If you feel a pain in your back when lifting your leg into arabesque, it’s possible the issue is a combination of decreased flexibility in the hip flexors with weakness or restrictions at the spine.
You’ll want to check the range of your hip flexors. When your quadriceps and iliopsoas are tight, they restrict the height of your arabesque. The more flexible they are, the higher you can take your leg before tipping the pelvis and creating the necessary arch in the lower back. Try doing your arabesque on both legs, then stretch both the quads and your deeper psoas muscle and repeat the arabesques. Did your leg go higher? If it did, it’s a sign that the hip flexors are negatively influencing your arabesque height. If there was no difference, there may be weakness in the upper back that needs to be addressed.
Try lying face down on your bed with your upper body hanging over the edge. Lace your hands behind your head as you slowly lift your upper back to a horizontal position. Keep your abdominals engaged throughout the exercise and move smoothly, lengthening the spine as you lift. Do this 5 to 10 times, feeling the effort between your shoulder blades. This will begin to strengthen the extensors of your upper back that are essential for keeping the torso long and tall during arabesque.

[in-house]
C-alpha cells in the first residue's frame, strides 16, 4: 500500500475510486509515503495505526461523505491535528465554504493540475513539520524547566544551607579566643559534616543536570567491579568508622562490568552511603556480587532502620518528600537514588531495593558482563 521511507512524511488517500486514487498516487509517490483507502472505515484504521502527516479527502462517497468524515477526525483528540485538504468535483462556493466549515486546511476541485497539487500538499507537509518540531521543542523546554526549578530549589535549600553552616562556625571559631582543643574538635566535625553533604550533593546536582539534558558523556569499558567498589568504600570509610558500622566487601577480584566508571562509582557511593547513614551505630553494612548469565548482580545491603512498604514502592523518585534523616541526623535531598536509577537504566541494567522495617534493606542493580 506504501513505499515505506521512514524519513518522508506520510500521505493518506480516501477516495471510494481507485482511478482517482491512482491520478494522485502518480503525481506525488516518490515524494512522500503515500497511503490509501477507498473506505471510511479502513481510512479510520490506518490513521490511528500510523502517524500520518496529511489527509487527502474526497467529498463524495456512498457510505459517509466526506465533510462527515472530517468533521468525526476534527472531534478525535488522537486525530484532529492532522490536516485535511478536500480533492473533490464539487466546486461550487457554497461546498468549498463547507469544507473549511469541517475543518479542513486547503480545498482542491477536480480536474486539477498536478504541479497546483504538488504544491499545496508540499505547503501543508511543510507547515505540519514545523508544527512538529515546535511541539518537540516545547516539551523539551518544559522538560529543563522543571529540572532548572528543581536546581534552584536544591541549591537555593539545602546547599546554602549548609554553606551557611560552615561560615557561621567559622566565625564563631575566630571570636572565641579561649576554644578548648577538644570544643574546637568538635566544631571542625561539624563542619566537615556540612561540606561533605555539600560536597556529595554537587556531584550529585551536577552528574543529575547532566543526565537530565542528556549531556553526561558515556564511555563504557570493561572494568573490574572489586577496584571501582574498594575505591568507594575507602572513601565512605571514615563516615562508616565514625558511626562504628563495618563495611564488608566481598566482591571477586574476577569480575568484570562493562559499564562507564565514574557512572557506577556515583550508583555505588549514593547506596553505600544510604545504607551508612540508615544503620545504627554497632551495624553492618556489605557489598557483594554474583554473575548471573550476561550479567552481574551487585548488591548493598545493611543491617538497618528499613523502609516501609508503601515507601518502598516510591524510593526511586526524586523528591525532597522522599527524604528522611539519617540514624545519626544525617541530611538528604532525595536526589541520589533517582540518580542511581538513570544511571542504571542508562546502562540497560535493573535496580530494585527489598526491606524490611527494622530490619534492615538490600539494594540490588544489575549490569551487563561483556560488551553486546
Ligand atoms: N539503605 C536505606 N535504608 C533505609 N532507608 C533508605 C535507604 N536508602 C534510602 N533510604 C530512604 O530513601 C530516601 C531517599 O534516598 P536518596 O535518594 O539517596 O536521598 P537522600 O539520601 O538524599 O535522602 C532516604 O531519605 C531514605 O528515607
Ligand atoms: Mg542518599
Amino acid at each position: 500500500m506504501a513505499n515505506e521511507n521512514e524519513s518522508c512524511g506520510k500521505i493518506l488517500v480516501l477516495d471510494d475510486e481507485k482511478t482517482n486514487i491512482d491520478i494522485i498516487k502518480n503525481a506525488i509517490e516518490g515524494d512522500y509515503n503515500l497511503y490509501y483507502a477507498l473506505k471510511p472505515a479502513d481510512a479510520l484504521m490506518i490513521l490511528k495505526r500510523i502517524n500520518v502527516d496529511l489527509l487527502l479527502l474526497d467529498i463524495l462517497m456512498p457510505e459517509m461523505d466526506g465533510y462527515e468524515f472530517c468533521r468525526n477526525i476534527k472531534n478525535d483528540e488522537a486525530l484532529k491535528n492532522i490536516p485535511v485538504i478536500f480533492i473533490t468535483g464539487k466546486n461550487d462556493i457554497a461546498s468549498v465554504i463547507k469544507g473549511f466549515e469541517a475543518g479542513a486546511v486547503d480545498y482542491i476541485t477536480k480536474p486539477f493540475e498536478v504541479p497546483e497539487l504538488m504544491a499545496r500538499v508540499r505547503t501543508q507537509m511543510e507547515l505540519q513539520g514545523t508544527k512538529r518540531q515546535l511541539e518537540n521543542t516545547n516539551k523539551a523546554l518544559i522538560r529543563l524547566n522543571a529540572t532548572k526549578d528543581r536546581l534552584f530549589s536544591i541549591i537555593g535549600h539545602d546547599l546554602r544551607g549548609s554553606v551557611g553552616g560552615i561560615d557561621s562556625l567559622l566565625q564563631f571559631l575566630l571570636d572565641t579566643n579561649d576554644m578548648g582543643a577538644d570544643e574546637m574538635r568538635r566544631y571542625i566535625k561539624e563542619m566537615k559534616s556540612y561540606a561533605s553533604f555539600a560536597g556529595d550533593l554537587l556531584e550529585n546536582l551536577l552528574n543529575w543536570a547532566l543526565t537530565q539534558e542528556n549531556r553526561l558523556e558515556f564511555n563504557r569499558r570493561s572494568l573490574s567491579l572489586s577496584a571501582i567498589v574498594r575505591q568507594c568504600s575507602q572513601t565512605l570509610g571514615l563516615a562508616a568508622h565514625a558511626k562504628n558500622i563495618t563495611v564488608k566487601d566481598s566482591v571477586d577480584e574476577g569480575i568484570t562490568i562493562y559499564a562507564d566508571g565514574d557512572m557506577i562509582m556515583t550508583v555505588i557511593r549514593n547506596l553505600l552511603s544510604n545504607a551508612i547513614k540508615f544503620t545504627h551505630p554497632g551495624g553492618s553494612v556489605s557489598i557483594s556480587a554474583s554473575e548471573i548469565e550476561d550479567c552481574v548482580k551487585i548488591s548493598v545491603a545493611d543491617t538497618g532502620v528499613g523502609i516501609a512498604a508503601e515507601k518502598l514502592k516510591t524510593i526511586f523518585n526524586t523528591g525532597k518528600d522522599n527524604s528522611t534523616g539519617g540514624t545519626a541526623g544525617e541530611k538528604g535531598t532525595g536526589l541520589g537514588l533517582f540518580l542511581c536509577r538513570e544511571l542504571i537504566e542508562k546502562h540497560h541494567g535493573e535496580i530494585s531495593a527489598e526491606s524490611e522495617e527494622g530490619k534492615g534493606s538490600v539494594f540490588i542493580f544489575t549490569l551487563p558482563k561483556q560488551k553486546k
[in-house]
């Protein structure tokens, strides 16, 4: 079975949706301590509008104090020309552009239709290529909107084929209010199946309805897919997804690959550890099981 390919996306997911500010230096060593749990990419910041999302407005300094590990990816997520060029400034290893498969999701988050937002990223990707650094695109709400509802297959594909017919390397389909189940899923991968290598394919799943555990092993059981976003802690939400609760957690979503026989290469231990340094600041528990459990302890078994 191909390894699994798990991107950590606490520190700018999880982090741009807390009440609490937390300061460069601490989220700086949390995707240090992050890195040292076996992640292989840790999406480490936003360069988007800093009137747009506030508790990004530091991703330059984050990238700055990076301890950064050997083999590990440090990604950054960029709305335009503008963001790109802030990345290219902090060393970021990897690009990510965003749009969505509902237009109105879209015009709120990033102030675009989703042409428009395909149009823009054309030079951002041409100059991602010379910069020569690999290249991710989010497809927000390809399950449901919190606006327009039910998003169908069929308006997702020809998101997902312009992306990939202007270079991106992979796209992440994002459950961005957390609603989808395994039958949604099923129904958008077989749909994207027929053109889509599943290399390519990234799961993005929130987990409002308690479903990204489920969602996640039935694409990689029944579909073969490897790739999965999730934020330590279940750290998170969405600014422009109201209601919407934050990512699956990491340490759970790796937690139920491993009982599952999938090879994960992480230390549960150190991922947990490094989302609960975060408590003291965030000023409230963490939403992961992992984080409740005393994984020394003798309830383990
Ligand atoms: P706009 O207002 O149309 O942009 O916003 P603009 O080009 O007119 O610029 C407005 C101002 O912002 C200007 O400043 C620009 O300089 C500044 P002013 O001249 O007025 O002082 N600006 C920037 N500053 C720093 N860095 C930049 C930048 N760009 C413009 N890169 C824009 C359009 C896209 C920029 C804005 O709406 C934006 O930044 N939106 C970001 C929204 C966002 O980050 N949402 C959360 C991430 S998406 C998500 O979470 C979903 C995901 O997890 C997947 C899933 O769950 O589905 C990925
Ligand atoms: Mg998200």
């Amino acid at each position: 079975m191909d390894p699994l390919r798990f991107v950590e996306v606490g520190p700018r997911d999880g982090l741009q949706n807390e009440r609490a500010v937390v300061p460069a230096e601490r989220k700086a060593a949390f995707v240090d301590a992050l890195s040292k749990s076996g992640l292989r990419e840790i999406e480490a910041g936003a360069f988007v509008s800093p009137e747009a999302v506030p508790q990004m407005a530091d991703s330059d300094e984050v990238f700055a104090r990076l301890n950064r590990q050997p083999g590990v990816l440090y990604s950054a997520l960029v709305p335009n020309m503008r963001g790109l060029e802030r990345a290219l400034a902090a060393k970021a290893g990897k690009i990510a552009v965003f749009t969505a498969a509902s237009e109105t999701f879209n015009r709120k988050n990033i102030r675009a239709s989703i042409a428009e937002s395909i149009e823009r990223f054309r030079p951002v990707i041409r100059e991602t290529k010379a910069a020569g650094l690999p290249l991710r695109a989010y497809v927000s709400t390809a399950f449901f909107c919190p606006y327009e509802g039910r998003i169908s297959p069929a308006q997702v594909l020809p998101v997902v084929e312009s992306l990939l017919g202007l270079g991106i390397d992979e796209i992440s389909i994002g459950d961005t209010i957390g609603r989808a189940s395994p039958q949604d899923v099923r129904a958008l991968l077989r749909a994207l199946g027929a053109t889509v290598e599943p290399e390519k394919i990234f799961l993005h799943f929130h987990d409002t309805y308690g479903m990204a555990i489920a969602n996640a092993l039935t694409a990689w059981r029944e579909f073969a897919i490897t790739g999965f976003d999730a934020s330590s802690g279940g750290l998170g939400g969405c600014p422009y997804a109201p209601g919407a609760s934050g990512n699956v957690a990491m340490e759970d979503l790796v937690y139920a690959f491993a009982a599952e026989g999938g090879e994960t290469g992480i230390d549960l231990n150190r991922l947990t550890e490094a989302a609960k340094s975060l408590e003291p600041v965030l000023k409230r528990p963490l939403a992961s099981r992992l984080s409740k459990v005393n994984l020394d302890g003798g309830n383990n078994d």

Always make sure to allow the upper spine to rotate in the opposite direction from the rotation of the leg in arabesque. (You might think of wringing a washcloth.) Lastly, when you feel pain in the lower back, change your position. Pain is always an indicator that something is not right, and we all need to listen to our body’s messages.